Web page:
Dune at White Sands Nat'l Monu
The White Sands National Monument is a U.S. National Monument located about 25 km (15 miles) southwest of Alamogordo in western Otero County and northeastern Dona Ana County in the state of New Mexico, at an elevation of 4235 feet (1291 m). The area is in the mountain-ringed Tularosa Basin valley area and comprises the southern part of a 710-km² (275-mi²) field of white sand dunes composed of gypsum crystals.
This was taken from a dune along the Alkali Flat Trail.
High-res Late Afternoon view from top of dune, White Sands New Mexico. Unlike most sand deserts, the ...
High-Res Sunset view from the top of a dune, White Sands New Mexico. Unlike most sand deserts, the "s...
High-Res late afternoon view from the bottom of the dunes including trees. White Sands, New Mexico. U...
The White Sands National Monument is a U.S. National Monument located about 25 km (15 miles) southwes...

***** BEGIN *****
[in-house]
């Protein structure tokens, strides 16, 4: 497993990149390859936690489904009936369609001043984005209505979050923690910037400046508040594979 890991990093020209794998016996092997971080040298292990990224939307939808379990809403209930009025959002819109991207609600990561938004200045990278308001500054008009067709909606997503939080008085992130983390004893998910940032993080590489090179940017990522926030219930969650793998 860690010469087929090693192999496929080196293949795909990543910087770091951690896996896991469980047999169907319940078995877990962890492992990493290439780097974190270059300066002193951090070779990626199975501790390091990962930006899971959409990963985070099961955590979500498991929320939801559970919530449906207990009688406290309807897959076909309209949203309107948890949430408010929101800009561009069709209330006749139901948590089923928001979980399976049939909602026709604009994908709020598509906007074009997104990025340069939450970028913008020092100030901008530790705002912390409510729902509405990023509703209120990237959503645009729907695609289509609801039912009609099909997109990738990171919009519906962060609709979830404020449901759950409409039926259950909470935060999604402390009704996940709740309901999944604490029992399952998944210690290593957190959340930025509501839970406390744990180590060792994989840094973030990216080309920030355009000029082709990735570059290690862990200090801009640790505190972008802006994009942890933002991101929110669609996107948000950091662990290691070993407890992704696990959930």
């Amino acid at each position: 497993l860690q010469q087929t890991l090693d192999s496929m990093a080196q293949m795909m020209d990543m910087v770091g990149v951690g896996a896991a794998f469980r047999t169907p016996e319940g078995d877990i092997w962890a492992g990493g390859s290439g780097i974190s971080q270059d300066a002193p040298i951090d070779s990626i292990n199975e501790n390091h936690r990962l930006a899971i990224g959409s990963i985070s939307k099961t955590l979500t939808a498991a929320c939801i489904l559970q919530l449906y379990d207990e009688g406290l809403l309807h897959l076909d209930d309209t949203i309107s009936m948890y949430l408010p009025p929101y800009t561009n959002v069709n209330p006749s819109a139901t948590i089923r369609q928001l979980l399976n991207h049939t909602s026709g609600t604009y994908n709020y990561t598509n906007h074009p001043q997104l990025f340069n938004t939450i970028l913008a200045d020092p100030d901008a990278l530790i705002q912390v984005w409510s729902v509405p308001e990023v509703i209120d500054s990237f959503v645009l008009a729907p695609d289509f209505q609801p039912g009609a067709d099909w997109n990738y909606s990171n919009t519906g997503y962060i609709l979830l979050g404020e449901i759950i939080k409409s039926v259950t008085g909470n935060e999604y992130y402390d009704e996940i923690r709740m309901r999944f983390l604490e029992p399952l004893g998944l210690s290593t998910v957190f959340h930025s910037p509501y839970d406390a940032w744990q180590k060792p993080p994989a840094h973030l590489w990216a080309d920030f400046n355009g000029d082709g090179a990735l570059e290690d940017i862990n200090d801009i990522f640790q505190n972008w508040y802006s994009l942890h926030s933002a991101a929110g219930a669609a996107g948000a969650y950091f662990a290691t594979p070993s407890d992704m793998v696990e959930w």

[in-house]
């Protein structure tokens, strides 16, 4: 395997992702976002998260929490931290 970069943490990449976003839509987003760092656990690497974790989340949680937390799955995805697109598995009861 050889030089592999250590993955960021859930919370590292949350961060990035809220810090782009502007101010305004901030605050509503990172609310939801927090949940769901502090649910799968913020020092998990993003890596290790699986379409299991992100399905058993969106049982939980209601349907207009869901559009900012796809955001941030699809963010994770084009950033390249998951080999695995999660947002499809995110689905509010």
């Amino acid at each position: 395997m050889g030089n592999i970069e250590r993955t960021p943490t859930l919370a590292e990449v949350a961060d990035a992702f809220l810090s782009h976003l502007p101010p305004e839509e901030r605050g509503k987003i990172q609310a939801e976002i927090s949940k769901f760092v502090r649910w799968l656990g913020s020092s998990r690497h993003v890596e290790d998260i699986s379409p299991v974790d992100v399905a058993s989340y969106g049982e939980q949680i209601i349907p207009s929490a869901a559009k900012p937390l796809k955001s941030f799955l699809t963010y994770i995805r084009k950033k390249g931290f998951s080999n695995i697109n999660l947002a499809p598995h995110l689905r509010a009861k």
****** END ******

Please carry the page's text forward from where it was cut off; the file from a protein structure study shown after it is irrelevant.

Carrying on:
Captain Lift at Ski Apache in Ruidoso, New Mexico.
Taking some pictures outside Bear Country Cabin of Whispering Pine Cabins during our new year vacatio...
Desert garden at the Wilderness Museum in El Paso, Texas
View from Scenic Drive, El Paso, Texas into Mexico
New Mexico is a state located in the southwestern region of the United States. Inhabited by Native American populations for many centuries, it has also been part of the Imperial Spanish viceroyalty of New Spain, part of Mexico, and a U.S. territory. Among U.S. states, New Mexico has the highest percentage of Hispanics at 45% (2008 estimate), being descendants of Spanish colonists and recent immigrants from Latin America. It also has the third-highest percentage of Native Americans after Alaska and Oklahoma, and the fifth-highest total number of Native Americans after California, Oklahoma, Arizona, and Texas. The tribes represented in the state consist of mostly Navajo and Pueblo peoples. As a result, the demographics and culture of the state are unique for their strong Spanish, Mexican, and Native American cultural influences. At a population density of 16 per square mile, New Mexico is the sixth most sparsely inhabited U.S. state.